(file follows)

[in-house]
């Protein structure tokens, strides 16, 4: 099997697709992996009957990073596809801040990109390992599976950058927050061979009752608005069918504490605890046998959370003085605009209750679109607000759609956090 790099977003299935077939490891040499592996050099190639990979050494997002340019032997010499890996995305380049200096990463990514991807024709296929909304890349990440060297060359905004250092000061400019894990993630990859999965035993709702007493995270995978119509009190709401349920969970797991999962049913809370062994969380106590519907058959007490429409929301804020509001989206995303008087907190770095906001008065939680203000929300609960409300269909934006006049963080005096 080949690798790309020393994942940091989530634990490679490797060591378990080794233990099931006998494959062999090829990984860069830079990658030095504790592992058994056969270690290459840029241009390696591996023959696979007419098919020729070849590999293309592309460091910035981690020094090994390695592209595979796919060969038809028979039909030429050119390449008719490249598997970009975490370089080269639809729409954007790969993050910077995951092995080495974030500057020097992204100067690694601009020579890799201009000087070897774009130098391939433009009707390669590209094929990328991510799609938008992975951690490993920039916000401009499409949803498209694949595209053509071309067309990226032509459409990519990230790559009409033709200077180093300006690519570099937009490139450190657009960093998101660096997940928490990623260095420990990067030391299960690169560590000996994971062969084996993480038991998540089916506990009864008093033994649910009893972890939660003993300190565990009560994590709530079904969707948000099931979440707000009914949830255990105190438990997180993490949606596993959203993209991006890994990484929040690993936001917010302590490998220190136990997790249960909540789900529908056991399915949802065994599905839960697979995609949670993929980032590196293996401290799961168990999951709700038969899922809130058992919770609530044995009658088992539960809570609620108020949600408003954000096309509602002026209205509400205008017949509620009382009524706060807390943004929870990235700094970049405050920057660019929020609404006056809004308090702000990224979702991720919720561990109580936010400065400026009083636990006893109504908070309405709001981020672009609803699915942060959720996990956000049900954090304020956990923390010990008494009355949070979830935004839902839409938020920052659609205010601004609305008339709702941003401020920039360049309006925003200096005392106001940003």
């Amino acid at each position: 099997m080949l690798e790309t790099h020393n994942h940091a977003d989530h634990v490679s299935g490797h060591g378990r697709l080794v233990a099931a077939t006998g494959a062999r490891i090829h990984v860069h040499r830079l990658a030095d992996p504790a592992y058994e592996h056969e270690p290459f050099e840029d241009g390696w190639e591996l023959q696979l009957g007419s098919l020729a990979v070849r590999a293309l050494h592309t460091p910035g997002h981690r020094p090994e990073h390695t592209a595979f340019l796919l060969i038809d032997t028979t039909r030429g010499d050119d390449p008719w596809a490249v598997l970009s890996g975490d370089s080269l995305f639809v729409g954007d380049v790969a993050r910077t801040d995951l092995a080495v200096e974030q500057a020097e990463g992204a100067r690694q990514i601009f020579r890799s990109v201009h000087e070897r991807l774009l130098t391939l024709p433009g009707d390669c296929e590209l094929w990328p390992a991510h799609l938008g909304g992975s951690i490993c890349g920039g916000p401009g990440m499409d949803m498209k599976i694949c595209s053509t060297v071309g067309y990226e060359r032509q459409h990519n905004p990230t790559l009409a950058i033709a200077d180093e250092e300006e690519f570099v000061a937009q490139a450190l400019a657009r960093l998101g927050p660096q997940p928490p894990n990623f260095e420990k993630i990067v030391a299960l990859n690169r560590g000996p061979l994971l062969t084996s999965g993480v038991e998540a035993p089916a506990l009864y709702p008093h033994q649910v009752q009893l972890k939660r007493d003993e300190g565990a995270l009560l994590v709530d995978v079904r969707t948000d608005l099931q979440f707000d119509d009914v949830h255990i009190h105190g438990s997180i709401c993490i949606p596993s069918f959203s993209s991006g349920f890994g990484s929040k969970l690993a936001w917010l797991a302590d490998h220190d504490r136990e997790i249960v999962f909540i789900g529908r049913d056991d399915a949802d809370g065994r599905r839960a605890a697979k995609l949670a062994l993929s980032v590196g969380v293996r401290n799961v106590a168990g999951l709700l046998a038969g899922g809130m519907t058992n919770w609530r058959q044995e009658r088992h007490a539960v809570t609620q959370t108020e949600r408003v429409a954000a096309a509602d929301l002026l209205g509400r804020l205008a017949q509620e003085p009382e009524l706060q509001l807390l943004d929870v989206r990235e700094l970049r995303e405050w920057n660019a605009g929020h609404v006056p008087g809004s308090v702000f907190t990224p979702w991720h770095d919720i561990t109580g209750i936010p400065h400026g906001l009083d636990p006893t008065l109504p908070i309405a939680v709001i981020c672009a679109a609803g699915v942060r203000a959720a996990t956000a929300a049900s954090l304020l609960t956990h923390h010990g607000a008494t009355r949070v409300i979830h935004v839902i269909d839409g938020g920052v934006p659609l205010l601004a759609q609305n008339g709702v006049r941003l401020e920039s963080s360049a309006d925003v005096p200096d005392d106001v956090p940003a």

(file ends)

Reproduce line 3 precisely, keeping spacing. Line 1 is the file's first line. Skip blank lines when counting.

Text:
């Amino acid at each position: 099997m080949l690798e790309t790099h020393n994942h940091a977003d989530h634990v490679s299935g490797h060591g378990r697709l080794v233990a099931a077939t006998g494959a062999r490891i090829h990984v860069h040499r830079l990658a030095d992996p504790a592992y058994e592996h056969e270690p290459f050099e840029d241009g390696w190639e591996l023959q696979l009957g007419s098919l020729a990979v070849r590999a293309l050494h592309t460091p910035g997002h981690r020094p090994e990073h390695t592209a595979f340019l796919l060969i038809d032997t028979t039909r030429g010499d050119d390449p008719w596809a490249v598997l970009s890996g975490d370089s080269l995305f639809v729409g954007d380049v790969a993050r910077t801040d995951l092995a080495v200096e974030q500057a020097e990463g992204a100067r690694q990514i601009f020579r890799s990109v201009h000087e070897r991807l774009l130098t391939l024709p433009g009707d390669c296929e590209l094929w990328p390992a991510h799609l938008g909304g992975s951690i490993c890349g920039g916000p401009g990440m499409d949803m498209k599976i694949c595209s053509t060297v071309g067309y990226e060359r032509q459409h990519n905004p990230t790559l009409a950058i033709a200077d180093e250092e300006e690519f570099v000061a937009q490139a450190l400019a657009r960093l998101g927050p660096q997940p928490p894990n990623f260095e420990k993630i990067v030391a299960l990859n690169r560590g000996p061979l994971l062969t084996s999965g993480v038991e998540a035993p089916a506990l009864y709702p008093h033994q649910v009752q009893l972890k939660r007493d003993e300190g565990a995270l009560l994590v709530d995978v079904r969707t948000d608005l099931q979440f707000d119509d009914v949830h255990i009190h105190g438990s997180i709401c993490i949606p596993s069918f959203s993209s991006g349920f890994g990484s929040k969970l690993a936001w917010l797991a302590d490998h220190d504490r136990e997790i249960v999962f909540i789900g529908r049913d056991d399915a949802d809370g065994r599905r839960a605890a697979k995609l949670a062994l993929s980032v590196g969380v293996r401290n799961v106590a168990g999951l709700l046998a038969g899922g809130m519907t058992n919770w609530r058959q044995e009658r088992h007490a539960v809570t609620q959370t108020e949600r408003v429409a954000a096309a509602d929301l002026l209205g509400r804020l205008a017949q509620e003085p009382e009524l706060q509001l807390l943004d929870v989206r990235e700094l970049r995303e405050w920057n660019a605009g929020h609404v006056p008087g809004s308090v702000f907190t990224p979702w991720h770095d919720i561990t109580g209750i936010p400065h400026g906001l009083d636990p006893t008065l109504p908070i309405a939680v709001i981020c672009a679109a609803g699915v942060r203000a959720a996990t956000a929300a049900s954090l304020l609960t956990h923390h010990g607000a008494t009355r949070v409300i979830h935004v839902i269909d839409g938020g920052v934006p659609l205010l601004a759609q609305n008339g709702v006049r941003l401020e920039s963080s360049a309006d925003v005096p200096d005392d106001v956090p940003a």